Extended payroll tax cut serves as 'stealth stimulus'
U.S. President Barack Obama speaks about a payroll tax cut and unemployment insurance February 14, 2012 in Washington, D.C. Lawmakers have agreed to a temporary extension of the cuts.
Jeremy Hobson: Congressional negotiators have agreed to a deal that would extend the payroll tax cut through the end of the year. It would also extend unemployment benefits and maintain the pay of doctors who accept Medicare. All of that means more money will go into more people's pockets and perhaps, they will go out and spend it.
You might call it economic stimulus, as Marketplace's Heidi Moore reports.
Heidi Moore: The deal is being touted as a win for unemployed Americans, who can keep their benefits; and workers, whose payroll taxes won't go up. But it's also stimulus -- a sort of a stealth stimulus.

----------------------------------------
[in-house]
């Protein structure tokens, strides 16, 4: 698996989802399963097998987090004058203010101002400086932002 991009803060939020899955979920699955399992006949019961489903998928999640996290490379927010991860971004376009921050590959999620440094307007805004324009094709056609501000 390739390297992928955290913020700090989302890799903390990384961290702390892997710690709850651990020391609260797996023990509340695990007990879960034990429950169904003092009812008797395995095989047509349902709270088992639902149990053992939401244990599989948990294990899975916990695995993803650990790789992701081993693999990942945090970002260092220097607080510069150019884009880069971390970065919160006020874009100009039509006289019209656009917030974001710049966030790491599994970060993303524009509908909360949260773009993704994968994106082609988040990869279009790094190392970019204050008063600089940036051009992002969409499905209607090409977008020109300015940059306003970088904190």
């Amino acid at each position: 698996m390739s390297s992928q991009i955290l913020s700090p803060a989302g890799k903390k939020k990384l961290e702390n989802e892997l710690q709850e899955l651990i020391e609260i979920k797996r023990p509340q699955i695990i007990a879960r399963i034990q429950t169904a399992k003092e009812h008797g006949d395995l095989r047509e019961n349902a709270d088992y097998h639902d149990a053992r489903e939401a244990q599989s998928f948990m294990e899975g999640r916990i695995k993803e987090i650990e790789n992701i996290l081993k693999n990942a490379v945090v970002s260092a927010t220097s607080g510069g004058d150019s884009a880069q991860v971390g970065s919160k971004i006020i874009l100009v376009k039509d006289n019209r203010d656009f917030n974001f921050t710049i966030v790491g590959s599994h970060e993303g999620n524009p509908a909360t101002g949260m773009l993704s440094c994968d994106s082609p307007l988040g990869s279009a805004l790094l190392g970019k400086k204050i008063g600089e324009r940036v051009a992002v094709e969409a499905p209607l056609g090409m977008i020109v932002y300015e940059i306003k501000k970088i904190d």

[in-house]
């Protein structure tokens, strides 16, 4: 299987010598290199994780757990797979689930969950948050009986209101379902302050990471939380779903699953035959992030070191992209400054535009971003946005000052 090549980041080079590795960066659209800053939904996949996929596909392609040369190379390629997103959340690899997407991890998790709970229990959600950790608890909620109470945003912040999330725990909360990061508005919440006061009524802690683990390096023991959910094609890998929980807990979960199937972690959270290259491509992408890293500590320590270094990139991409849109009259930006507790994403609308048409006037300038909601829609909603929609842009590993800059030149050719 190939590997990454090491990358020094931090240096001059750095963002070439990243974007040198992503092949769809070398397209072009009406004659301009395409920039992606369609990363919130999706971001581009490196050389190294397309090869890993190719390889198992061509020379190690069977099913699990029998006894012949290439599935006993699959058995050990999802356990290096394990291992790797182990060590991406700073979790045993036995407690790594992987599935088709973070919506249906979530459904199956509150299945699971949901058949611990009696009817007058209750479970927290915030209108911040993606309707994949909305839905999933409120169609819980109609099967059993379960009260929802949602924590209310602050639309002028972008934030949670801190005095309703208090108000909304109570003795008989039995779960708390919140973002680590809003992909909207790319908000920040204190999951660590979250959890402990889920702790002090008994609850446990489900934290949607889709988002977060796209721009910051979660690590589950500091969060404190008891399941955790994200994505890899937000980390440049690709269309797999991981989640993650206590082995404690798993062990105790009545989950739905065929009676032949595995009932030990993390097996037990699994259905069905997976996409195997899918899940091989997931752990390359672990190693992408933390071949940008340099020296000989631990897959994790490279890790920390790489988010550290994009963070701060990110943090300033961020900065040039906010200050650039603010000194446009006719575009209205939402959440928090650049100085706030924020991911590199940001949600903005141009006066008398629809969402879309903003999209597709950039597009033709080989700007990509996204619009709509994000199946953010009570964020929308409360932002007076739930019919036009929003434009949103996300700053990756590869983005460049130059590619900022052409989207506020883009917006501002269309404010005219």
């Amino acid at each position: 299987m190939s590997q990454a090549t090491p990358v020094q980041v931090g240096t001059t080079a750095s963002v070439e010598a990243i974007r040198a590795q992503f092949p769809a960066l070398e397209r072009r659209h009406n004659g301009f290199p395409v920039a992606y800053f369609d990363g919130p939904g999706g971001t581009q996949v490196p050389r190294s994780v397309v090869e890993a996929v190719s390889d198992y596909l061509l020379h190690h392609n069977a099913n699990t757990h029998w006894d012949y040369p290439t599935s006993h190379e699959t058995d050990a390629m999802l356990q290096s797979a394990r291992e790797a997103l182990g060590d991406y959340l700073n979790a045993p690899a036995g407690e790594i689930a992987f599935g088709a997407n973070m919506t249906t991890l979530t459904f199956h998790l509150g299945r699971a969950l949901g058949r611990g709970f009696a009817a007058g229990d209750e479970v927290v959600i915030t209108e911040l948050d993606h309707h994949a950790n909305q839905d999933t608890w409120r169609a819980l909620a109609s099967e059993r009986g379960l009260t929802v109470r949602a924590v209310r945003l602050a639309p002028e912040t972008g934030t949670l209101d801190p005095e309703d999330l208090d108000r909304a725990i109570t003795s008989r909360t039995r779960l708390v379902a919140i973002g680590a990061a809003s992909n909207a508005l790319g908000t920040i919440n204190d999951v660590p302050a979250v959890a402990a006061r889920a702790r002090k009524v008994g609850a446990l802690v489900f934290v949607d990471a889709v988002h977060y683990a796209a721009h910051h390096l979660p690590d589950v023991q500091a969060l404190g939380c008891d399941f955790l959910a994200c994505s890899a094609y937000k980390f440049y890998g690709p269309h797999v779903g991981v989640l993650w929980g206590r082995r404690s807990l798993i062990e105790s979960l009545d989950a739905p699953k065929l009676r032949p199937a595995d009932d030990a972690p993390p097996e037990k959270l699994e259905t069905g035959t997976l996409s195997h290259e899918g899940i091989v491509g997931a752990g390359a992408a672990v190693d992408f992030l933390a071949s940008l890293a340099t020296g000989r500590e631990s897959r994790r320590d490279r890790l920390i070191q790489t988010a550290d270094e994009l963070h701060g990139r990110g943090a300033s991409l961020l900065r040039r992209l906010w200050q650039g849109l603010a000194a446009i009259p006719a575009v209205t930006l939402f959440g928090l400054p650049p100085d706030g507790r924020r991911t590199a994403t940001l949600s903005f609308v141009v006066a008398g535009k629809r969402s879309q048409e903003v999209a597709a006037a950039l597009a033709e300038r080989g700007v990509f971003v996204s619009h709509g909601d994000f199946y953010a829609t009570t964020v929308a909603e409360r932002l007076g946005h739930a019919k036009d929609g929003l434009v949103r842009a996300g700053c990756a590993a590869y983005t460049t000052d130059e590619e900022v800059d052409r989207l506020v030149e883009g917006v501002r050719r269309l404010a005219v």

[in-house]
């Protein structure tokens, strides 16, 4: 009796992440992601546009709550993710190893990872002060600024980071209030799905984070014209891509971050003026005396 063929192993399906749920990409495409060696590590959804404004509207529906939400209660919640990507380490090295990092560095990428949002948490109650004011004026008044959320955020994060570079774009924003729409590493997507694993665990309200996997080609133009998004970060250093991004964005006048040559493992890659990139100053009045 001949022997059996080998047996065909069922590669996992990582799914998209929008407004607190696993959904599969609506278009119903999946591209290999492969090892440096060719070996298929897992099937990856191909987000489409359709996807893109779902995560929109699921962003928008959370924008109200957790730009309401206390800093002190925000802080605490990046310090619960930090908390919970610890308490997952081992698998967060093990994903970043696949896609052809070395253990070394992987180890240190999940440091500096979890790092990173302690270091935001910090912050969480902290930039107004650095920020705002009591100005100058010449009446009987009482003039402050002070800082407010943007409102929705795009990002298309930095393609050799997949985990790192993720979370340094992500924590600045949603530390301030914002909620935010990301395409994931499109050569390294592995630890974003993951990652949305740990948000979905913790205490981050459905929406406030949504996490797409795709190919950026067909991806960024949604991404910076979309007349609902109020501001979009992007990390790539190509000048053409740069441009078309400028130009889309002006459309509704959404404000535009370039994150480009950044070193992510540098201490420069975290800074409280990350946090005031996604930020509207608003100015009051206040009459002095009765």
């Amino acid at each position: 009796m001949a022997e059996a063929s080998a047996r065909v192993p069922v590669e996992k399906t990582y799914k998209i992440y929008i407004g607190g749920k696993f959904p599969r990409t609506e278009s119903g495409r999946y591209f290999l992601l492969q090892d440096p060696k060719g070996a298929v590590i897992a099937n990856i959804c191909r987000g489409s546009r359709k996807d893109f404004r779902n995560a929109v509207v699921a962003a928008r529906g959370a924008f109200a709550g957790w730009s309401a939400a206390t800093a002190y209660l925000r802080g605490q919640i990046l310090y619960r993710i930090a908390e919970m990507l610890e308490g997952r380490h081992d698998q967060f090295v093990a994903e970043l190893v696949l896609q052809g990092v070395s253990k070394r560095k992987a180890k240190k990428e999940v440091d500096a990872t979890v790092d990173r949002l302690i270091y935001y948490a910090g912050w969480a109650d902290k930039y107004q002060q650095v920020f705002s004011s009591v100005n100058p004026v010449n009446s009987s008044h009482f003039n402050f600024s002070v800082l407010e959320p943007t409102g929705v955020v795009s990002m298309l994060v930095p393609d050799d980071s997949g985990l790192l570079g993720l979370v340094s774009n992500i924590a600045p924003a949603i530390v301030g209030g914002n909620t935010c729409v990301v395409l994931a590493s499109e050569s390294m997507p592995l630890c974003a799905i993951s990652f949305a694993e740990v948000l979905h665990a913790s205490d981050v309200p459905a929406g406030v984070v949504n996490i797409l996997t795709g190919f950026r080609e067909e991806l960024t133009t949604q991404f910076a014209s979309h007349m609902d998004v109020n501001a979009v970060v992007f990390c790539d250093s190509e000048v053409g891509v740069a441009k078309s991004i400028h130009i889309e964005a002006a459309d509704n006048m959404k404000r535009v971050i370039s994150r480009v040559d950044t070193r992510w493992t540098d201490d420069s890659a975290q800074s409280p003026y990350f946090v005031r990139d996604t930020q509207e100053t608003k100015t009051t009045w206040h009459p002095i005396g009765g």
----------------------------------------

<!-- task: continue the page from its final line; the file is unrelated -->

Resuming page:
Maya MacGuineas: Stimulus I actually think makes plenty of sense. The economic recovery is not strong. Giving the economy a little bit more juice makes sense.
That's Maya MacGuineas She's the president of the Committee for a Responsible Federal Budget. It's not as big as that mega-stimulus package from a few years back. But Congress is doing its best LL Cool J impression: it's hoping that the old stimulus will still "knock you out."
LL Cool J: Don't call it a comeback. I've been here for years.
But it's going to be expensive to maintain this status quo. The cost of these benefits has been a sticking point for a while. But Congress just stopped trying to figure out how to pay for it.
MacGuineas: They just used the national credit card.
MacGuineas says that eventually we'll max out.
MacGuineas: Keep in mind, what the country really has to be doing is finding savings of $4…$5…$6 trilllion.
Even with this boost, it's hard to picture an economy that's stimulated enough to generate that kind of cash.
In New York, I'm Heidi Moore for Marketplace.
This transcript was updated to reflect the correct spelling of Maya MacGuineas's name.